Be Kind, Rewind 

Against all odds, cassette tapes are getting a playback.

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In the early 1990s, cassettes were on life support. By the end of the decade, they were dead on arrival.

Sure, the long-cherished format for delivering music to the masses still lurked in the musical underground where those in niche scenes used it to either maintain tradition or trumpet inaccessibility. Outshined by the durability and portability of digital music, aficionados nonetheless praised its warm, analog sound.

Fast forward to today's merch table where the format has been dusted off and given new life as a valid format for new releases. There are handmade, screen-printed covers, limited edition issues, and digital download codes for those who went over to the cold, dark side of MP3s. And it's not just unknown bands, but larger-profile indie acts such as Dirty Projectors, Deerhunter and Oneida that have embraced the possibilities of tapes.

That's right: Cassettes — of all things — are making a comeback.

Yes, those warbled, hissing, knotted treasures that gave us the ability to illegally copy songs long before recordable discs — songs on the radio that begged to be replayed over and over, even if we had to chop off the ends due to DJ talk-over, or albums passed between friends that couldn't be found at the local chain store.

Creating mix tapes for our high-school crushes became an art form, one documented in books such as "Love is a Mixtape" by Rob Sheffield or "Mixtape: The Art of Cassette Culture" by Thurston Moore of Sonic Youth. Along with long hair, live show tape-trading was one of the very few similarities found between Grateful Dead and Slayer fans.

Except for a small selection of used inventory, cassettes are still off the radar at stores such as Plan 9 Music. But for local artists such as Lost Tribe, This is Your Life, Sportsbar and White Laces, their first releases were available on cassette, usually accompanied by the requisite digital download.

Landis Wine of White Laces says the band sold out of two different cassette runs. "We weren't ready to do vinyl yet and I didn't want to do a CD," he says, "but we wanted something that people could pick up and hold on to."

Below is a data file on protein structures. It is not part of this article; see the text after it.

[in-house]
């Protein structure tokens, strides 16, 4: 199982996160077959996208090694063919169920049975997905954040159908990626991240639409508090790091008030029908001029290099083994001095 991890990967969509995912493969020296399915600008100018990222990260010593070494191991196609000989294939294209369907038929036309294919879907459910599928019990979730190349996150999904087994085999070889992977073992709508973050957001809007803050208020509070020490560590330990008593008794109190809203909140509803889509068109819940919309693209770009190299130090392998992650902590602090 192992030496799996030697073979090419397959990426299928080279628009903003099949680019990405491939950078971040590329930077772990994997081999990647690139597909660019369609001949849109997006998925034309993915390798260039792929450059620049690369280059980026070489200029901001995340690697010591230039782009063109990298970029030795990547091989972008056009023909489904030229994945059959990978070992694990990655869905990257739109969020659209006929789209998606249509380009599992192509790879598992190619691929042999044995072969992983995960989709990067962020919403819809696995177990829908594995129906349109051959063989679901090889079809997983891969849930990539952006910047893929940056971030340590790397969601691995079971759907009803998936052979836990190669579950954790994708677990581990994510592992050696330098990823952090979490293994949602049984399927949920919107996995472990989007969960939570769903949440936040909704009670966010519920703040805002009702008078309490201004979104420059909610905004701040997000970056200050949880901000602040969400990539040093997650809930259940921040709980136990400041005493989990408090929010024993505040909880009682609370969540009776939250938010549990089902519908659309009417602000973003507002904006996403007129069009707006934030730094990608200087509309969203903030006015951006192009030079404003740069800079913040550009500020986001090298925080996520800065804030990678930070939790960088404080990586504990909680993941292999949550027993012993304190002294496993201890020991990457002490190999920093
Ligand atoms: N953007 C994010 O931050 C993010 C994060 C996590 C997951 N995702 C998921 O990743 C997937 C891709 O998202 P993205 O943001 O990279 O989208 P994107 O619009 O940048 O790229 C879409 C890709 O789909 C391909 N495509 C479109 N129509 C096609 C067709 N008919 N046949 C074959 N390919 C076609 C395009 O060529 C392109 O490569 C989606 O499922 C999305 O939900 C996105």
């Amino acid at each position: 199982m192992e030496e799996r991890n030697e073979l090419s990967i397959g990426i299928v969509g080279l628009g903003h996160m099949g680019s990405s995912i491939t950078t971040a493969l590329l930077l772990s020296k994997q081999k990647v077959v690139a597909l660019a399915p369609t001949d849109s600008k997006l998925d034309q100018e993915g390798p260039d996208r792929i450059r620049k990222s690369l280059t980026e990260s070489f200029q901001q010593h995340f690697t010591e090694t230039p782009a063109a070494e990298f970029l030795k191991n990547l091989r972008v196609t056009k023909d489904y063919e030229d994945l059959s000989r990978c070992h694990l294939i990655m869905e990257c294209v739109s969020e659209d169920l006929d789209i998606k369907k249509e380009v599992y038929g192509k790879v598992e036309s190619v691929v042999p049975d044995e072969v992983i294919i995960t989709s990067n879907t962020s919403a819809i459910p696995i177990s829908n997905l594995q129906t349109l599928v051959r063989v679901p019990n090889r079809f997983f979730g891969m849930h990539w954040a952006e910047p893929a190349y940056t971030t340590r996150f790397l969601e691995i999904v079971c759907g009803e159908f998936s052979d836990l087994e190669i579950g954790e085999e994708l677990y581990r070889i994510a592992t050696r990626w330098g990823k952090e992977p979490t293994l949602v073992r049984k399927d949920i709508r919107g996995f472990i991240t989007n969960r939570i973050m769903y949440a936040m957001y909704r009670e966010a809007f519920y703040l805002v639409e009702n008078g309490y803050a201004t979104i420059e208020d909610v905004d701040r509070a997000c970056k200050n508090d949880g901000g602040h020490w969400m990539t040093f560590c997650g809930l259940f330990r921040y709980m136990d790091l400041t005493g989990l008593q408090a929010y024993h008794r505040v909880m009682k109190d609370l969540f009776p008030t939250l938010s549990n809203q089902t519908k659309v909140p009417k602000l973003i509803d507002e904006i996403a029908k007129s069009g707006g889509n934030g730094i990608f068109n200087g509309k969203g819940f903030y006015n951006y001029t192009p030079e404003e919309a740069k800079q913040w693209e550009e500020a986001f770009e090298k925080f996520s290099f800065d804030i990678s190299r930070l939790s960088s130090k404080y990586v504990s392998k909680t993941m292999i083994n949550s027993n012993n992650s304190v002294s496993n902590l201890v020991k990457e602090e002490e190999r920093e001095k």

The tape is an artifact that is incredibly cheap to make (as little as 20 cents apiece), and can come in a rainbow of color options that epitomize the prevailing '80s nostalgia. Exclusive tracks also ensure that cassettes won't become obsolete, which is why Fat Shadow, featuring ex-Pink Razors Erin Tobey and Jeff Grant, released a cassette containing older versions of five songs that appeared on its first full-length record.

For a generation accustomed to discovering music on lo-fidelity websites such as YouTube and Myspace, cassettes actually can offer a more refined listening experience. Lo-fi also holds a special place in the heart of do-it-yourself culture and your band's four-track demos don't sound any worse on cassettes than on any other media. Besides, CDs have their own playback problems, like scratches, smudges and skipping, that can render them unplayable.

Not so with tapes. "They decay and show wear without becoming completely useless," Wine says. "[The music] just takes on a different form." Especially for experimental, noise or no-wave artists, tape distortions become just another quirk in the track. Somewhat surprising is that new, high-quality decks and Walkman units are still being manufactured, so you can still find players that won't swallow your tape for good.

The resurgence of vinyl may indicate a return to full-album listening, but remember that the cassette is the one format that doesn't allow the listener to skip quickly between songs. Let's just hope that cassingles aren't the next big thing.

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